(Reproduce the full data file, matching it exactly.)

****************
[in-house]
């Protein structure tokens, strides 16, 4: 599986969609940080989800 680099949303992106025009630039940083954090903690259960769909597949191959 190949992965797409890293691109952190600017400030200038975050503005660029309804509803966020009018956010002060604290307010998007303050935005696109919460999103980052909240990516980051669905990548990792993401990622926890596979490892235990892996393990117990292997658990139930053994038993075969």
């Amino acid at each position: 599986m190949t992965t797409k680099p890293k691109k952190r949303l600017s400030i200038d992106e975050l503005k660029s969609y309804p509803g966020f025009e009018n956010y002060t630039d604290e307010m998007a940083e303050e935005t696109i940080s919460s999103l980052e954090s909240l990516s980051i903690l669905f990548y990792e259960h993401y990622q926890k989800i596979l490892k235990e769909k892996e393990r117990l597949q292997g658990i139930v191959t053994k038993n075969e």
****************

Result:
[in-house]
């Protein structure tokens, strides 16, 4: 599986969609940080989800 680099949303992106025009630039940083954090903690259960769909597949191959 190949992965797409890293691109952190600017400030200038975050503005660029309804509803966020009018956010002060604290307010998007303050935005696109919460999103980052909240990516980051669905990548990792993401990622926890596979490892235990892996393990117990292997658990139930053994038993075969």
């Amino acid at each position: 599986m190949t992965t797409k680099p890293k691109k952190r949303l600017s400030i200038d992106e975050l503005k660029s969609y309804p509803g966020f025009e009018n956010y002060t630039d604290e307010m998007a940083e303050e935005t696109i940080s919460s999103l980052e954090s909240l990516s980051i903690l669905f990548y990792e259960h993401y990622q926890k989800i596979l490892k235990e769909k892996e393990r117990l597949q292997g658990i139930v191959t053994k038993n075969e």